Qatar’ Labour Law Reforms – A Leap Forward?

Widely known as the site for the 2022 World Cup, Qatar has come under the limelight in recent months due to increasing reports of exploitation and abuse of its 2 million migrant workers. Following global criticism and the recent legal challenge brought by the Netherlands Trade Union Confederation in Swiss courts against FIFA, Qatar has been driven to change its legal landscape for the better.

In August of this year, Qatar enacted for the first time a new law protecting the rights of domestic workers. Among other protections, the law guarantees a maximum 10-hour workday, weekly rest days, annual leave entitlements and end-of-service payments. Another noteworthy development is that employers are since required to provide written contract outlining the job, working conditions and salary details. Despite remaining silent as to enforcement mechanisms, the law was celebrated by organisations such as Human Rights Watch.

Earlier this month, the government of Qatar and the International Labour Organization agreed to develop a three-year programme of technical cooperation with a view to end the kafala sponsorship system which ties workers to their employers, preventing them from changing jobs or leaving the country without prior written authorisation. The agreement also encompasses the improvement of labour inspection and occupation safety and health systems, as well as encouraging the organisation and representation of workers. In addition, Qatar has not only pledged to improve the Wage Protection System – ensuring workers are paid on time and arrears are settled systematically – but announced its intention to introduce a minimum wage. These efforts have been complemented by Qatar’s signature of 36 yet undisclosed worker-protection bilateral agreements with countries on which it relies for the provision of foreign workforce, and its approval of a draft bill to set up a support fund for migrant workers.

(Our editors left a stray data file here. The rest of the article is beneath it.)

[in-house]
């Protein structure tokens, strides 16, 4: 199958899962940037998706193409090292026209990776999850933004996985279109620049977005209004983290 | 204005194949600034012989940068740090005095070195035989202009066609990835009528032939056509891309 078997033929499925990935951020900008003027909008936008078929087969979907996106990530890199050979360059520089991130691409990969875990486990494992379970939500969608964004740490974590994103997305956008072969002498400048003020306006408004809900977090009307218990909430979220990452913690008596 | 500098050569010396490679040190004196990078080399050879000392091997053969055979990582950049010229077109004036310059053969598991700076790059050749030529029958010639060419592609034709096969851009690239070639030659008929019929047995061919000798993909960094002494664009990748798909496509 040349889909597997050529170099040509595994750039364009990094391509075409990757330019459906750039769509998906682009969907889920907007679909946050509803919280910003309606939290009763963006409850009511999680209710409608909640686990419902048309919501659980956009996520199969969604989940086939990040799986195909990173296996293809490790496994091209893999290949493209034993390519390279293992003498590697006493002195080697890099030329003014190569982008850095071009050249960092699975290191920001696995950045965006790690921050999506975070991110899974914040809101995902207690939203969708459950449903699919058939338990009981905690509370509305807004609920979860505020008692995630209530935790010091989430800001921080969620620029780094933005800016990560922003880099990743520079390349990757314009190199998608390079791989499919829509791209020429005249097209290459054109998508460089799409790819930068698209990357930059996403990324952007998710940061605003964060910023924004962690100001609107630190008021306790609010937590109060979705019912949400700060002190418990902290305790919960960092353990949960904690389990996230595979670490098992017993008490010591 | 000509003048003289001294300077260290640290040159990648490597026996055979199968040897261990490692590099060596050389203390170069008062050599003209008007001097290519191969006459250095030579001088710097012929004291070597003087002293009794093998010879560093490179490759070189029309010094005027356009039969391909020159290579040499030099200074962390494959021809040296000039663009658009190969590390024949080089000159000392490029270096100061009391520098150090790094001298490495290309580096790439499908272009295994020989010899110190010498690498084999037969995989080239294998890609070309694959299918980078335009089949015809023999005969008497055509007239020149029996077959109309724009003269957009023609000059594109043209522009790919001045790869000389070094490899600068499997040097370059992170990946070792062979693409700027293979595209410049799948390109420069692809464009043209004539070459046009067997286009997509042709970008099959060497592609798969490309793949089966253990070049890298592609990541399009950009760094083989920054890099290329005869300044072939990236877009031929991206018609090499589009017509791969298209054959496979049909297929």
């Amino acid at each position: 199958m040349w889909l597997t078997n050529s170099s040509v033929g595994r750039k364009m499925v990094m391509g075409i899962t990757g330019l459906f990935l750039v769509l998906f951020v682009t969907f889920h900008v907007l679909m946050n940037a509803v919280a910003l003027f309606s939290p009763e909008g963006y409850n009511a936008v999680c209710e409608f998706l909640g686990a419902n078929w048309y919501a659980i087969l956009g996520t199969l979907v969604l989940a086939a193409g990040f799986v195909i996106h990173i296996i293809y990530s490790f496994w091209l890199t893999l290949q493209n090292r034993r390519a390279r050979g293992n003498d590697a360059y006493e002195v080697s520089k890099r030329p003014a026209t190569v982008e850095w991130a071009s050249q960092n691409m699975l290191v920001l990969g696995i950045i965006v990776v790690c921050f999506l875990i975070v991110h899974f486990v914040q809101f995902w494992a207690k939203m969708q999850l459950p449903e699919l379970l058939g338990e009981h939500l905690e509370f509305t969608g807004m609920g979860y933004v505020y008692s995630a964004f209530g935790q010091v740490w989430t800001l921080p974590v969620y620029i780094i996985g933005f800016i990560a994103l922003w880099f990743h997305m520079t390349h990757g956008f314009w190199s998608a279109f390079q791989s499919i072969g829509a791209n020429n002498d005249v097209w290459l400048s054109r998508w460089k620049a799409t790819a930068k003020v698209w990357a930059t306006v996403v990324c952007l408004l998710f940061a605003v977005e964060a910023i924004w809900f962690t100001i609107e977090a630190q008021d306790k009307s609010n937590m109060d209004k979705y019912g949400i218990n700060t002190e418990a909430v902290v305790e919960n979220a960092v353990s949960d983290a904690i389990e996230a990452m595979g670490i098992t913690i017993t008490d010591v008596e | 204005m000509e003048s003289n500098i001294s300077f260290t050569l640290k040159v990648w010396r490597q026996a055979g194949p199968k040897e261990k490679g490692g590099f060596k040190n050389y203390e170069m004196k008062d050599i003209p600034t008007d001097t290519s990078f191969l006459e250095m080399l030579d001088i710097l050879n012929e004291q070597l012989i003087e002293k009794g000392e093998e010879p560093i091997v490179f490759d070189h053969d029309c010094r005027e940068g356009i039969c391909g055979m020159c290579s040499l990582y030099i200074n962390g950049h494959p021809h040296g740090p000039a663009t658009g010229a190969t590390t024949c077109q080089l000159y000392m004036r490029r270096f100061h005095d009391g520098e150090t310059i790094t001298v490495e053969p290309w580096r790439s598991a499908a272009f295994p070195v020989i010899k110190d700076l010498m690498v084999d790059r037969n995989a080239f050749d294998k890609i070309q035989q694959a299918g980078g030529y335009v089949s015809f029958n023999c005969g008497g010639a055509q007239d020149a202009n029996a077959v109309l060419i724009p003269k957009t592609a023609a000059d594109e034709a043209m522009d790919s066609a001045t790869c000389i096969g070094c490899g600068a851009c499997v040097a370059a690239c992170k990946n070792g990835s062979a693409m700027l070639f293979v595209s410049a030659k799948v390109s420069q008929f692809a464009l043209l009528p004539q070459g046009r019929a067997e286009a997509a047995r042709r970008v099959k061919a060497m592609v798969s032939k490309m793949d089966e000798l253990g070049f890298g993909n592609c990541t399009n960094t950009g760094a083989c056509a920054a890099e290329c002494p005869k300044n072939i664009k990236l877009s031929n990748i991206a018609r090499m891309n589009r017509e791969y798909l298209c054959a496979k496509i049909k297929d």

The timely Qatari concessions were made shortly before the ILO was due to decide whether to launch an official commission of inquiry to investigate the abuse of migrant workers. Whilst it is hoped that the agreement reached by the UN and Qatar will spur another wave of positive changes in Qatari law, whether or not the ILO’s recent decision to drop their case against Qatar on the basis of promises alone was a sensible conclusion remains to be seen.